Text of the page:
Interview with Thibaut Rouffineau, Serial entrepreneur and Curb COO and Co-Founder.
Per la versione in italiano clicca qui.
Building a startup. In your speech you talk how to find the route to success. But firstly, why building a startup? Which are the needful reasons to start?
This is the 1 Billion dollar question! Or more likely to be a few thousand euros in debt question. A lot of people have this urge in them to create and learn… and building a startup is a fantastic experience from this perspective. Cost of failure has decreased so a lot more people are giving it a try… Your job is boring. Your job doesn’t pay enough. You want to change the world in one way or another. There are millions of reasons, all of them entirely reasonable. However I would recommend not to go there completely blind. There are a lot of things you need to plan for before jumping in the adventure. How are you going to live (not survive) all this time? Who’s your support network? Who’s your first client? Only jump in when you have the answer to these questions.
You always talk about the “mobile first” paradigm. What about now? How many companies are aware of this?
The awareness has grown among startups and corporates but still a lot of people are surprised when they see the amount of traffic coming to their website for mobile phones and tablets. The whole meaning of mobile first has change in my opinion from “you need to design and think your product for mobile first” to “whatever product you’re going to do… someone is going to use your product on mobile”. Companies are just starting to understand that mobile is not the lighter version of web… it’s a full-on version that you need to find ways to stick in a smaller UI. A good example is people watching movies on their mobile… they’re watching a movie not a mobile movie! So be ready to beef up your mobile offering not dumb it down.
UK, France, Italy. Do you think is it possibile to talk about a “european startup ecosystem”? Which are the main differences between these countries?
I wouldn’t really say there is such a thing as a european startup ecosystem at this point. Startups from various countries rarely compete directly with each other in European markets, most of them tend to go to the US after conquering their local market for scale reasons. Most startups also still live in isolation and mainly listen to news about startups in their country and US rather than finding out what happens in Europe. London definitely has an international feeling to it but it’s more as a financial capital of Europe, a bridge between US and Europe and a hub of talents coming from across Europe (and further too). Paris doesn’t really fit into this scheme though and most French startup are either Franco-French or French-American, seeing their next opportunity across the Atlantic rather than in Europe. Italian startups tend to go with both models some follow the London then US route, some go directly to the US. London though has a strong competition for tech talents (which is another way to say there is a lack of it) when France and Italy probably have too much of it… It leads to interesting dynamics where UK and US startups come to recruit in France and Italy as they can offer much better salaries.
Is there any digital startup/ app you find particularly disruptive at the moment?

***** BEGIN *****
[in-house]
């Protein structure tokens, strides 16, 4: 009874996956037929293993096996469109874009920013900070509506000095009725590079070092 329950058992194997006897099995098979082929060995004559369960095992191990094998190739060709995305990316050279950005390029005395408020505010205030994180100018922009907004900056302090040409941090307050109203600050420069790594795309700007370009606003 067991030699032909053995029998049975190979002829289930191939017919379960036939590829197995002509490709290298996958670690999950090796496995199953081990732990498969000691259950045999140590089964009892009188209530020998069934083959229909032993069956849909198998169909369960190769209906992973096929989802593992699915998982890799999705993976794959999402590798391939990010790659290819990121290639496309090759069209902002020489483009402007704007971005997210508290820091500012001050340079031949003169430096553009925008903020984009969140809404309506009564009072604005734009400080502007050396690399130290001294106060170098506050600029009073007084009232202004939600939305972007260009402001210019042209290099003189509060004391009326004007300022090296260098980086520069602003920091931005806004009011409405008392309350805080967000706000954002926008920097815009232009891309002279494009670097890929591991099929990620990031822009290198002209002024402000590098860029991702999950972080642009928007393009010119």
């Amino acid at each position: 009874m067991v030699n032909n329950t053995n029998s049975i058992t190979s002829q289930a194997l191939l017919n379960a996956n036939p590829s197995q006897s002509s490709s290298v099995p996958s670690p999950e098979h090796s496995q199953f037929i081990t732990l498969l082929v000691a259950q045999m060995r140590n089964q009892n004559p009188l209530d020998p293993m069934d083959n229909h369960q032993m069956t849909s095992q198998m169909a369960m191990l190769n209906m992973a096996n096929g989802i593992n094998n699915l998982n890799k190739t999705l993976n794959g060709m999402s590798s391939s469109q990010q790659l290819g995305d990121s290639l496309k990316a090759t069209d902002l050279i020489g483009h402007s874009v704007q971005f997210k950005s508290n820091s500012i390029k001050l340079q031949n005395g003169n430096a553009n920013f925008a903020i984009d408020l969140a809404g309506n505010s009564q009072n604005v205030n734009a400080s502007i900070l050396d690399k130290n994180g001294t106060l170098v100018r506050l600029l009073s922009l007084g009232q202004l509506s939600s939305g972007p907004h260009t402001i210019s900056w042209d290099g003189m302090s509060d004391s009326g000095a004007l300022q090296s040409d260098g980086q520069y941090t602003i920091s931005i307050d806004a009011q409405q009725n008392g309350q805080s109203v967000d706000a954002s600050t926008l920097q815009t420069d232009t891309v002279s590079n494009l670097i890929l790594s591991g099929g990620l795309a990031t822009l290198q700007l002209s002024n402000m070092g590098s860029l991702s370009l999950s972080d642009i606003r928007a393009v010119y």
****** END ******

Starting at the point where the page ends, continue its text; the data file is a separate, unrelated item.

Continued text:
Curb (http://curbhq.com) of course! (If I don’t believe in my own start-up no one else will!) We’re making it easier to live a healthier life! Still early stage but very promising start for our MVP… You can check out
Are you particularly interested in any new emerging country at the moment? In Europe and/or outside.
I have always had a deep interest in developments all over Africa, but I lack the time to get more involved in it at this stage. The mix of lack of infrastructure and a regulatory system that supports innovation is bringing a series of amazing new mobile services around health, payment, crowdfunding… All of which you here about in Europe but it really lacks concrete services that can be used daily by normal people not by the masses. In a surprising way corruption is a huge driver for mobile services to help cut the middle man, I do believe that Europe should find inspiration from that to re-think its legislation towards mobile financial and health services if it wants to be successful in the coming years.
— Thibaut Rouffineau (@thibautR) May 25, 2015
What’s next? Is there any “big thing” after the mobile?
I could play buzzword bingo on that one.
Fintech: replacing evil bankers by fairer and transparent automated services?
Internet of Things: replacing old fashion communication protocols by simpler ones to make every object accessible through the web?
Self driving cars: replacing swearing drivers by much more polite ones (ohh and better driver too)?
Pervasive use of AI (Artificial Intelligence): replacing dumb algorithms (binary logic in apps) by clever ones (context sensitive, people aware algorithms, intent aware)
Mobile was a platform, an enabling technology that allowed new services and usage to bloom and that touched everyone… it’s going to be a hard one to replicate. There are a number of technologies currently fighting for the title in finance (crypto-currency) and transportation (robots, drones, self driving vehicle). But I would personally look at the next phase in wearable and augmented humans, somewhere between health and medicine as the next revolution to the way we live our daily lives.